Why Does Math have To Be everywhere Or The Golden Ration In Web Design

QArea Expert by QArea Expert on October 25, 2014

Why Does Math have To Be everywhere Or The Golden Ration In Web Design
Reading Time: 6 minutes

Math everywhere!

Math may seem as a boring science with various strict rules and nerdy members of the ‘digits club’ as its Apostles in highs cool. Yet it’s not all that evil. And do you know what changed my opinion about math as a science. As unlikely as it may sound Web Design was math’s key to my heart. Math can actually point out how visually acceptable and pleasant for the users eyes your layout is. Sure, Web Design is an art, but as all the well accepted masterpieces, it has to also follow some rules in order for everything you create to look appealing. We will be talking about the Golden Ration in this post, the anatomy of a web page and many more interesting tricks you are to use while crafting your website. Thus the following may easily be used with people from a huge Drupal web development company to simple enthusiasts who are wishing to create a beautiful website.

The anatomy


Every element that is placed there on your site is like a piece of a more advanced puzzle. An inner organ like a heart or a brain, only digital. They are providing several functions, yes, but there are two of highest importance. Ensuring your site is alive is function one. The second function is the sites esthetical value. The elements may be displayed and organized in thousands of different ways, your imagination is capable of coming up with. But there is still the right and the not so right path you may take. We may wish to know every element a bit closer.

The Container

Every single website is a container. The container is there to serve a particular goal of containing (duh!) different elements of a site. <div> and <body> tags are commonly used for such goals. I believe it’s more of a fiction, yet ancient history professors often tend to argue about whether tables were used for those purposes earlier. Old-school is a great thing, yet not in this case. Don’t use tables as the quality of your content will be reduced dramatically. Basically there are two types of containers:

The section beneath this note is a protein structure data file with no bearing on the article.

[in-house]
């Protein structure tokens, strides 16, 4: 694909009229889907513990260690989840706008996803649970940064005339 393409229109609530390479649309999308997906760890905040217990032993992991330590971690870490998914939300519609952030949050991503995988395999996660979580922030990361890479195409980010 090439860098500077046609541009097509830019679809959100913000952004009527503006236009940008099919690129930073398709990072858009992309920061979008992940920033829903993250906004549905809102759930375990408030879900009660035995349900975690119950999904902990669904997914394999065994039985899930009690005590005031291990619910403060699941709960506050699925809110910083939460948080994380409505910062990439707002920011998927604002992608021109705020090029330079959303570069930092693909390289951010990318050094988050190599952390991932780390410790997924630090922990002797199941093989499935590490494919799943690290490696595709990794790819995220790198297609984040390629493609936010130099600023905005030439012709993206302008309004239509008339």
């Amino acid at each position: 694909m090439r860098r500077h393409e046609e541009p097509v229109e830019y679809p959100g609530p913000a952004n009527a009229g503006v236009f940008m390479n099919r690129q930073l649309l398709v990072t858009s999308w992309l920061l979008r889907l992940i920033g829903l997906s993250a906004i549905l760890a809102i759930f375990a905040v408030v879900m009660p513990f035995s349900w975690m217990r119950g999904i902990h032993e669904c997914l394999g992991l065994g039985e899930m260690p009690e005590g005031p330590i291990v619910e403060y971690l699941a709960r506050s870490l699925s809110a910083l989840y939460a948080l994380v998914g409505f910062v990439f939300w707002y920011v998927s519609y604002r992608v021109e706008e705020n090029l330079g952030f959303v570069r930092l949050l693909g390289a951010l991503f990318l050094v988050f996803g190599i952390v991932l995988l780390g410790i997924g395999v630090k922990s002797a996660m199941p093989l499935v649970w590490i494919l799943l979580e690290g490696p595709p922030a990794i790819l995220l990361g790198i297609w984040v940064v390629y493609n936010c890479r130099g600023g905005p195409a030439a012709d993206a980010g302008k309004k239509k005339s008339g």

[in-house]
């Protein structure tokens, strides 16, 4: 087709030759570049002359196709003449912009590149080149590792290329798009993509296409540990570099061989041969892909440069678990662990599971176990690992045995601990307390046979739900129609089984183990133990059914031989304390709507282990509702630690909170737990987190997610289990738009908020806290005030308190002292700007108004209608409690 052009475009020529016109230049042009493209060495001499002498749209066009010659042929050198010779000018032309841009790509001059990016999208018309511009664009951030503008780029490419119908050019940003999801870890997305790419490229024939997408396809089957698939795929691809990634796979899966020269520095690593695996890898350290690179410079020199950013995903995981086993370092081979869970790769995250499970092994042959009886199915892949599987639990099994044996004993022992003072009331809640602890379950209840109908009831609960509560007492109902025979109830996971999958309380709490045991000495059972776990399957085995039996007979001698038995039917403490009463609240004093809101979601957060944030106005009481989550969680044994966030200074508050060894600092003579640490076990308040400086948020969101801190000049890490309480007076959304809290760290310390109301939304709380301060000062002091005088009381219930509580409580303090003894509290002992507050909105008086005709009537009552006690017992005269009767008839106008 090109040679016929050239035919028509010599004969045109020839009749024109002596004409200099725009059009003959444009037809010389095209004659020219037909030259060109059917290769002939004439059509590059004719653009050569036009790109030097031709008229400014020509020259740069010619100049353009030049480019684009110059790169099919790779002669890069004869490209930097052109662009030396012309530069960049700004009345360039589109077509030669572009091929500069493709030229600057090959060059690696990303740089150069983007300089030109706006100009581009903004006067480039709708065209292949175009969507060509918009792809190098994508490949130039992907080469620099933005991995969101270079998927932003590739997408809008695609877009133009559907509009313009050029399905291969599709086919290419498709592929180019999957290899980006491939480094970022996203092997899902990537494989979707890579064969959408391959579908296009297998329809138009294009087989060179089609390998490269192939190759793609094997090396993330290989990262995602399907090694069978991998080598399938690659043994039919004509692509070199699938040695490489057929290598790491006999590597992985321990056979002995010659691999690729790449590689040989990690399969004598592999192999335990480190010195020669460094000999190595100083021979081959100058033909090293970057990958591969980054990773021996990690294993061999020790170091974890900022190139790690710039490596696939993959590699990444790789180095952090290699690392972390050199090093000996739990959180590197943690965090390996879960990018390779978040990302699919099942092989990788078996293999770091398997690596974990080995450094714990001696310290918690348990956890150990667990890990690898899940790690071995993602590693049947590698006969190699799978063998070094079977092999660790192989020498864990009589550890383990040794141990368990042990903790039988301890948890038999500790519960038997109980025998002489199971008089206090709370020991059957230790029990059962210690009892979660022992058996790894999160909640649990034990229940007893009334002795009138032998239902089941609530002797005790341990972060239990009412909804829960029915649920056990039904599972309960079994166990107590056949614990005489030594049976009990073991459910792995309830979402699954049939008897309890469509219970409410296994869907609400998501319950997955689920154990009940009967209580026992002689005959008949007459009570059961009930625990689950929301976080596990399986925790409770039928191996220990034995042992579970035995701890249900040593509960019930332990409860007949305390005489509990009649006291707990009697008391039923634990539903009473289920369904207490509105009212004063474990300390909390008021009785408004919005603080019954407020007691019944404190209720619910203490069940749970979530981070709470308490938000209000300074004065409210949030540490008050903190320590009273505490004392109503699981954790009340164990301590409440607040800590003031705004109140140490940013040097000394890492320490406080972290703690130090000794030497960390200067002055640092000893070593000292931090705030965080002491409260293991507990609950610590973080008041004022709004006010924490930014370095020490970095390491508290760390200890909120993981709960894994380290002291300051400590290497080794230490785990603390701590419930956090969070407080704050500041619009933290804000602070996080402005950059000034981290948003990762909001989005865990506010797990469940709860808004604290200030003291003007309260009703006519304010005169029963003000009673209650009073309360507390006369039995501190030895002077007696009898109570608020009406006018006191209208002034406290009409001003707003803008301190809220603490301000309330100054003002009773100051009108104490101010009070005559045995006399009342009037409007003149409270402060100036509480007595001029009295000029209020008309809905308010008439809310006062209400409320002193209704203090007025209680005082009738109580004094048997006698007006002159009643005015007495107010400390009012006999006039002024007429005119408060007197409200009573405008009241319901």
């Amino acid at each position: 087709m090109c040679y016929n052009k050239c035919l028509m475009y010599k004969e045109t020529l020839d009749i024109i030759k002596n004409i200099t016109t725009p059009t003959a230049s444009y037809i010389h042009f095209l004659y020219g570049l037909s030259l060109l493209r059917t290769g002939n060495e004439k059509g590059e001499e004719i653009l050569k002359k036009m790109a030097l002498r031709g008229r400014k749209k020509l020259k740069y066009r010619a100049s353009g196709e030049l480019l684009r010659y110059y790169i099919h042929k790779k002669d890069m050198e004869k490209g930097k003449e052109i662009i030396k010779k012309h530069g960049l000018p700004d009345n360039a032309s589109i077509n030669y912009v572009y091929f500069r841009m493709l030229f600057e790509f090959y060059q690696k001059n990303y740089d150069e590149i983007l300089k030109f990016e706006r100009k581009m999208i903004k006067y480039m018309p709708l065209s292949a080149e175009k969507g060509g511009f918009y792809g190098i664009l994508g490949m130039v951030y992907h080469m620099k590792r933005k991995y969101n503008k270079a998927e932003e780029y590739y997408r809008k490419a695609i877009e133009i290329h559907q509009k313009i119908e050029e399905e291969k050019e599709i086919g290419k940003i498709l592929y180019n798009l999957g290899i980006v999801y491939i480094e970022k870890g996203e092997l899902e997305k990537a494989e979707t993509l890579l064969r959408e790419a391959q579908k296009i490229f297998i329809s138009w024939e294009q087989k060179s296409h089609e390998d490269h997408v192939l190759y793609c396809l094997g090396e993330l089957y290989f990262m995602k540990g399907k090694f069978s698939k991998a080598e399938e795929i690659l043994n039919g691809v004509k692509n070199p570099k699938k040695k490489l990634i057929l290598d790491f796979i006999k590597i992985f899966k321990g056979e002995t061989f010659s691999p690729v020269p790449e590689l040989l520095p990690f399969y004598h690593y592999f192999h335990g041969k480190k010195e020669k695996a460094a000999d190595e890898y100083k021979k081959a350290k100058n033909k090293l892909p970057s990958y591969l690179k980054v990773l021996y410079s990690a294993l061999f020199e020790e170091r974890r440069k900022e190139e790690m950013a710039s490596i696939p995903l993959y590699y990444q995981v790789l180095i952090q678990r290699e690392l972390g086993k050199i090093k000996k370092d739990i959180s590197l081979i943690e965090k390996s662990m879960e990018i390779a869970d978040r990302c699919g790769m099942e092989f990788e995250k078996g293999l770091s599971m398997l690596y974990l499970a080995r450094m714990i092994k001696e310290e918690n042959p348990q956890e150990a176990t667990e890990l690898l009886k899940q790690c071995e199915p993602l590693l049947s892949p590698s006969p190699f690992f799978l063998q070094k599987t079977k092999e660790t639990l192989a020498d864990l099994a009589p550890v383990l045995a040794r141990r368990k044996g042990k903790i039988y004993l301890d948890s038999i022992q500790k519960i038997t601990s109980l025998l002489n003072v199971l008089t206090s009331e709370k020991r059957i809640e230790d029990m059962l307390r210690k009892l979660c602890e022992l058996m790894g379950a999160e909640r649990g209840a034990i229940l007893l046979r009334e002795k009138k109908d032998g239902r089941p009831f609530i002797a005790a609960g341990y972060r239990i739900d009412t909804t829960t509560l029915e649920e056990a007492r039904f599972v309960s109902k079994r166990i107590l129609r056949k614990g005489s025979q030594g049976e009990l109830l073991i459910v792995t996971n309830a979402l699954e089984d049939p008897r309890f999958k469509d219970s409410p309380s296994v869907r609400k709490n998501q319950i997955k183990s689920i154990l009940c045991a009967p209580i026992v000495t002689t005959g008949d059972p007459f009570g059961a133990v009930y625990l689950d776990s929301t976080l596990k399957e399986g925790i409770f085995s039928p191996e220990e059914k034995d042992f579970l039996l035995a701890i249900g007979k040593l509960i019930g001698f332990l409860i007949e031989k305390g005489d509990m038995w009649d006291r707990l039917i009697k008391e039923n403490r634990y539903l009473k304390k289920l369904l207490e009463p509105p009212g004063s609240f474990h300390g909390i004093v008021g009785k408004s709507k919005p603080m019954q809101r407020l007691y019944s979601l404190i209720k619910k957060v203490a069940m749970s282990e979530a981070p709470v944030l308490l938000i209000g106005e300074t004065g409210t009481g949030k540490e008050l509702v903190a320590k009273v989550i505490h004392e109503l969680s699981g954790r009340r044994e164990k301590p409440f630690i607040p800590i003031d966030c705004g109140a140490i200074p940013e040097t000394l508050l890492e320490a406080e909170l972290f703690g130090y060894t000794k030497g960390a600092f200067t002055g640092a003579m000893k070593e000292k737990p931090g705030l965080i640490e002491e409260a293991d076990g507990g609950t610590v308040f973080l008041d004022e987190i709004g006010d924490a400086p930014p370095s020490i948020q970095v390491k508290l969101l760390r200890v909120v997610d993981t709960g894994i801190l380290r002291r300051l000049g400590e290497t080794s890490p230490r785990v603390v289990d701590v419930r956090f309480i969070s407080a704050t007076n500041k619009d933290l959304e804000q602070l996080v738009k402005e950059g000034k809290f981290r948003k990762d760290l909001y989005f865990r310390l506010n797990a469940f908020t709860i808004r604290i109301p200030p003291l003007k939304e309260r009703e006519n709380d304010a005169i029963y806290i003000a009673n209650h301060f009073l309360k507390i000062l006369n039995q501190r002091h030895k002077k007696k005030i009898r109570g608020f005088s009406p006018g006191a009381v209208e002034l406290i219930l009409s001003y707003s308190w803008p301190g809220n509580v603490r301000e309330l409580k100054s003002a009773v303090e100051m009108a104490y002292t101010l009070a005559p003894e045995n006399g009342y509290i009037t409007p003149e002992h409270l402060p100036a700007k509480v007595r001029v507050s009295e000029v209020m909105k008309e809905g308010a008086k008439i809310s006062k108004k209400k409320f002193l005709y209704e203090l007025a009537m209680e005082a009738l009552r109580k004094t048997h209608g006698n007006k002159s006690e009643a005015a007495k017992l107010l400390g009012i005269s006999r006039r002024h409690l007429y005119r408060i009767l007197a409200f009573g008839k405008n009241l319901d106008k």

• The ones that are stretching in order to meet the fool width of a browser tab
  • And the ones that don’t. These are the ones with pre-determined parameters



Well, the header is not just what I would call an element, yet I must force myself to deal with it, so, it is. It’s used to divide the upper part of the page from the rest of the content. It contains the logo and the navigation bar of your site. It’s usually placed somewhere in between <div> tags for easier styling. The header may also be considered a container.

So the header has your logo. It is what identifies your band. The logo is often placed in the top left corner, although only your fantasy is the limit while web Designing. It’s just that we are commonly used to reading left to right and up to down, so if you will go with the choice of the majority while placing your logo it will be the first thing to get noticed.

The navigation bar is also of some crucial elements in your header. Your users need to move around the page somehow, right (although trends are stating users will prefer simply scrolling down for navigation in the future couple of years. But that won’t be our subject matter for now. Just a tip, nothing more)? The navigation bar has to be user-friendly and as simple as it gets. It may be horizontal or vertical, no matter, as long as your users are OK with it.

The body of your webpage